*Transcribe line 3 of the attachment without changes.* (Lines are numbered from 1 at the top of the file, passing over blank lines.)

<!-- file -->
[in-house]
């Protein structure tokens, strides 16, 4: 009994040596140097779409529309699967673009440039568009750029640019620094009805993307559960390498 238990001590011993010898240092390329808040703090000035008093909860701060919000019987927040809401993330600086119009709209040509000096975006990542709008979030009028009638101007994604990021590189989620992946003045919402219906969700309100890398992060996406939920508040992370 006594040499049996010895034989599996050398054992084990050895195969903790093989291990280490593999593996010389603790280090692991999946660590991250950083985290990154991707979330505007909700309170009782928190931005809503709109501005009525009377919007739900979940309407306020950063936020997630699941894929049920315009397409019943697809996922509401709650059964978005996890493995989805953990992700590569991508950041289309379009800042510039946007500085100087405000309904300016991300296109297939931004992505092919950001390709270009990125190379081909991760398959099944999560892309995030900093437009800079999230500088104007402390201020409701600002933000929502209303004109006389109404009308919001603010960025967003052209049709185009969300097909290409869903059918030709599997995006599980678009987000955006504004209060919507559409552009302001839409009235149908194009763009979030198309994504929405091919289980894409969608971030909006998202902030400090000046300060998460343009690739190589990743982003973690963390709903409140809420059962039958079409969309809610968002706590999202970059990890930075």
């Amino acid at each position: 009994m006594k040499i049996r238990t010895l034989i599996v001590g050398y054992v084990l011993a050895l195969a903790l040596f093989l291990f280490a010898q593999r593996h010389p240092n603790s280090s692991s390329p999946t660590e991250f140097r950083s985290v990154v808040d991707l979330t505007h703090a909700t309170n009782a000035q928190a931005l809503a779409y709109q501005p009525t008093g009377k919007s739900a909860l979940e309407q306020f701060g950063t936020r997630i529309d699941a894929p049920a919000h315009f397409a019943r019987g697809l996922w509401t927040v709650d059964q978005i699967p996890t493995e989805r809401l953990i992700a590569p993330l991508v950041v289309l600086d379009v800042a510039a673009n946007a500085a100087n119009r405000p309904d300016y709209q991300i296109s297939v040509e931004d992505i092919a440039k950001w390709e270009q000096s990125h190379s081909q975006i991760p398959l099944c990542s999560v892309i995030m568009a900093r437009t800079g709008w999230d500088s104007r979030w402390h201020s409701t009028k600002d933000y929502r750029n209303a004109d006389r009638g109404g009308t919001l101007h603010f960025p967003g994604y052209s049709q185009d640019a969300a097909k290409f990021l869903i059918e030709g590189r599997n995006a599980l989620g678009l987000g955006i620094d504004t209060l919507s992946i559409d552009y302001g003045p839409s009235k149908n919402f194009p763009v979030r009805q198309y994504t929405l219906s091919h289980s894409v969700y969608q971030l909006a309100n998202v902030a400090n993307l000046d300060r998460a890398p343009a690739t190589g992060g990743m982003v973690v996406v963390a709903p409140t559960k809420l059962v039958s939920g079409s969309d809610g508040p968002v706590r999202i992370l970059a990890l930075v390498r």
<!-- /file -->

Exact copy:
């Amino acid at each position: 009994m006594k040499i049996r238990t010895l034989i599996v001590g050398y054992v084990l011993a050895l195969a903790l040596f093989l291990f280490a010898q593999r593996h010389p240092n603790s280090s692991s390329p999946t660590e991250f140097r950083s985290v990154v808040d991707l979330t505007h703090a909700t309170n009782a000035q928190a931005l809503a779409y709109q501005p009525t008093g009377k919007s739900a909860l979940e309407q306020f701060g950063t936020r997630i529309d699941a894929p049920a919000h315009f397409a019943r019987g697809l996922w509401t927040v709650d059964q978005i699967p996890t493995e989805r809401l953990i992700a590569p993330l991508v950041v289309l600086d379009v800042a510039a673009n946007a500085a100087n119009r405000p309904d300016y709209q991300i296109s297939v040509e931004d992505i092919a440039k950001w390709e270009q000096s990125h190379s081909q975006i991760p398959l099944c990542s999560v892309i995030m568009a900093r437009t800079g709008w999230d500088s104007r979030w402390h201020s409701t009028k600002d933000y929502r750029n209303a004109d006389r009638g109404g009308t919001l101007h603010f960025p967003g994604y052209s049709q185009d640019a969300a097909k290409f990021l869903i059918e030709g590189r599997n995006a599980l989620g678009l987000g955006i620094d504004t209060l919507s992946i559409d552009y302001g003045p839409s009235k149908n919402f194009p763009v979030r009805q198309y994504t929405l219906s091919h289980s894409v969700y969608q971030l909006a309100n998202v902030a400090n993307l000046d300060r998460a890398p343009a690739t190589g992060g990743m982003v973690v996406v963390a709903p409140t559960k809420l059962v039958s939920g079409s969309d809610g508040p968002v706590r999202i992370l970059a990890l930075v390498r």